The WyWires Exogal Umbilical is a $199 upgrade I strongly suggest any owner of the Exogal Comet DAC pursue. The upgraded power supply of the Exogal Comet is outboard necessitating an umbilical to supply power to the DAC. Improvement in the quality of power cable is instrumental in the elevation of performance of the Comet. Just as power cords influence a component, so an umbilical influences the Comet, and consequently the system.
I have discussed at length the merits of the Comet, a highly refined sounding DAC at an affordable price. When I say “affordable,” I am taking into account the fact that the preamp section of the Comet is capable enough to replace a dedicated preamp and set of cables associated with it. Considering that preamps alone may cost several thousand, an integrated DAC, in which digital signal treatment and preamplification are handled in one nifty package at a cost potentially far less than a premium preamp, is tempting.
In my review of the Exogal, I strongly recommended upgrading the power supply for the Comet as a necessity for those seeking optimum performance. In addition, the WyWyres Exogal Umbilical lends an added boost. The change out of the umbilical is straightforward; instructions are downloaded from the Exogal site. No soldering is required, but you will need a small flat head screwdriver – really small, of a scale for working on jewelry, watches or fine electronics.
The stock umbilical from Exogal has black and white leads, which is intuitive as negative and positive respectively. However, the suitably flexible WyWires umbilical arrived without instructions, and has red and green leads. The ends of the wires were stripped in preparation for connection to the DAC. I guessed that green was positive and red negative, and I was right. It is nice when one does not blow up the component when making an improvement! WyWires needs to have at least a brief page on their umbilical to give guidance, as there are some audiophiles who would freeze with terror at that point. I’m sure neither WyWires, nor Exogal wish to have a customer guess wrong and mis-wire the Comet!
Alex Sventitsky of WyWires described the umbilical thus, “The construction of the cable is as follows. Fully shielded with the shield as the negative conductor. The positive conductor is pure copper Litz wire wrapped in two layers of cotton and inside of a PTFE tube. There is an air dielectric between the positive conductor and the negative since the shield is outside of the PTFE.” It took me only moments to capture the difference in my notes after inserting the WyWires umbilical, “Instantaneous change, easily discerned improvements across the board. Especially exciting is the depth and cleanness of the bass. Highs have become more gentle, with extended decay.” The perception was of the system brightening ever so slightly, nearly as incrementally as one might watch a sunrise, turning away for only a minute or two, then returning to it and sensing that it had become a bit brighter. Since it is a very refined and controlled brightening I do not believe it will cause irritation. The most pleasing aspect of performance improvement was the cleanness across the board, especially notable in the bass.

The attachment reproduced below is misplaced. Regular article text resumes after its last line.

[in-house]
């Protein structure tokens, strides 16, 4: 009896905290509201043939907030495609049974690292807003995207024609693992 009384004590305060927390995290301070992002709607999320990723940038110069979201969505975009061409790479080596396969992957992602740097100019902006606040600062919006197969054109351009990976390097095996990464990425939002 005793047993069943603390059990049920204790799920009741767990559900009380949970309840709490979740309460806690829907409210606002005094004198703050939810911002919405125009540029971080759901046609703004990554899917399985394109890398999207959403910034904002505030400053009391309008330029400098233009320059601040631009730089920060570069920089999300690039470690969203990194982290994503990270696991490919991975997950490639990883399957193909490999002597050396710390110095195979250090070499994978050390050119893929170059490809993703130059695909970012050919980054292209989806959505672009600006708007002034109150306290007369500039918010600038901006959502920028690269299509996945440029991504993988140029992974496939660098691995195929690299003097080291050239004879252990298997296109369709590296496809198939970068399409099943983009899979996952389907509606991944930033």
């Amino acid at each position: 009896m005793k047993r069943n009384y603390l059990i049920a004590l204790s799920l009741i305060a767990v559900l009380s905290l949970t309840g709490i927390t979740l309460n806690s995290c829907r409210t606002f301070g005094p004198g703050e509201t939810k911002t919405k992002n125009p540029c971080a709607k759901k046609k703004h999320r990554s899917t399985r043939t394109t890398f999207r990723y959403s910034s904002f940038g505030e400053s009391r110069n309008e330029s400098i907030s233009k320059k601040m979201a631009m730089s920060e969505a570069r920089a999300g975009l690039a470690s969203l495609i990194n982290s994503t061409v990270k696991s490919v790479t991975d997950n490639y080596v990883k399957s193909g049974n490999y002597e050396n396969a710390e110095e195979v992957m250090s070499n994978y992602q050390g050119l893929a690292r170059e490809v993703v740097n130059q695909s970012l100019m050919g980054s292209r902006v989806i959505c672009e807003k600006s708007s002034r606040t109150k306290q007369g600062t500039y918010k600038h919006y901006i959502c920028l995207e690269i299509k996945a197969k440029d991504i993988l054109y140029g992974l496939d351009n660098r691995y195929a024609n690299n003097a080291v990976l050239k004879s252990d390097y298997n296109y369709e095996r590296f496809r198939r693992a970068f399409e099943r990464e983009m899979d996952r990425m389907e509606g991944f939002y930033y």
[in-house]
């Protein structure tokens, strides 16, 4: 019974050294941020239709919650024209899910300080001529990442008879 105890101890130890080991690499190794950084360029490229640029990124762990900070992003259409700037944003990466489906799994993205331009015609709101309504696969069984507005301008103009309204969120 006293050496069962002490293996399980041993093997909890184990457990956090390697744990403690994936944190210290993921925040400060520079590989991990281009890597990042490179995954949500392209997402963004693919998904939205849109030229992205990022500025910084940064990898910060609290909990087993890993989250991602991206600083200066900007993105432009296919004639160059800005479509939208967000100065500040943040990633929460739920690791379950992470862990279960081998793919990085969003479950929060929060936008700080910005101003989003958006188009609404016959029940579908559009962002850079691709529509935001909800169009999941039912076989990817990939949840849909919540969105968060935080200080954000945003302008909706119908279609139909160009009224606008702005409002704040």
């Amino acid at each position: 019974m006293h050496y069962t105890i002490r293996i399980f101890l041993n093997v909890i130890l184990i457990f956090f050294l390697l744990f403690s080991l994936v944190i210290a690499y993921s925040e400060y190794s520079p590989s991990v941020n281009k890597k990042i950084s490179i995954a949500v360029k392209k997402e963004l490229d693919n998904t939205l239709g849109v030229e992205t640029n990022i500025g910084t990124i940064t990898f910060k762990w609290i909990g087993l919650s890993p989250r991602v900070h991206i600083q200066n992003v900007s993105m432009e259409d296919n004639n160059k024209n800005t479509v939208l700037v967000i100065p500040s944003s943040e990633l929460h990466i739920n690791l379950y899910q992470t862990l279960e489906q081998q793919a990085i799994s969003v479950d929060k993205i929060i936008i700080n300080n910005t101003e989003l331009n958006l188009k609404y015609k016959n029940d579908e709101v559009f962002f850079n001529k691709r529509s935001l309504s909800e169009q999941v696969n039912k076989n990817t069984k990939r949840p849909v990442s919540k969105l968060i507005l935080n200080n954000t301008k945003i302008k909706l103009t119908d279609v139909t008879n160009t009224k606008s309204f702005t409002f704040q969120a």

The speaker I was hearing the conversion of the umbilical through was the Vapor Audio Joule White 3, an exquisitely sensitive speaker to upstream changes. In my review of that speaker I wrote that it is possible, given a perfect balance of gear and cables, to eschew the foam deflection pads of the RAAL 140-15D tweeter. It does not take much to tip the tweeter’s response away from that perfect balance. With the uptick in high-end energy after switching to the WyWire umbilical I found it necessary to use one of the deflection pads to cover about .5” of the ribbon’s length on each tweeter. It was enough to dampen the output so that the treble was kept in proportion to the midrange and bass. Now the full benefit of the upgrade was available to me without calling attention to it.
One should not expect an earth shaking difference in swapping out only one cable, however insertion of several or an entire loom can yield a profound change. I’m not sure how I would react to filling my entire system with WyWire cables, but the result is entirely positive with the Exogal Umbilical. When a single cable, especially a power-related one, confers a distinctly discernible improvement and is affordable it should not be bypassed.
To recommend a product I insist it perform to satisfaction immediately. If not, changes can be made to the rest of the system in order to accommodate the new product. If at that point it is still unimpressive, or worse negative, then I deem it unable to satisfy in the long term. The WyWires Exogal Umbilical left a positive impression instantly, and aside from my quick foam deflection pad tweak I did not have to make changes to the system to accommodate it. That makes it a superb upgrade, easy and effective at an attractive price.
There are numerous layers of grunge to be removed, and an equally large number of elusive soundstage improvements in all audio systems, even exceptional ones. Upgrades to every cable related to the audio system are considered under the purview of the audiophile. I discussed in the review of the Comet how critical the USB cable from the file server was to the outcome. Similarly, the WyWires Exogal Umbilical improves the cleanness and refinement of an already notable DAC at a price far less than some spend on insipid tweaks outside the signal path. I encourage owners of the Comet to obtain not only the upgraded power supply, but also the Exogal Umbilical to upgrade their experience.
Copy editor: Laurence A. Borden
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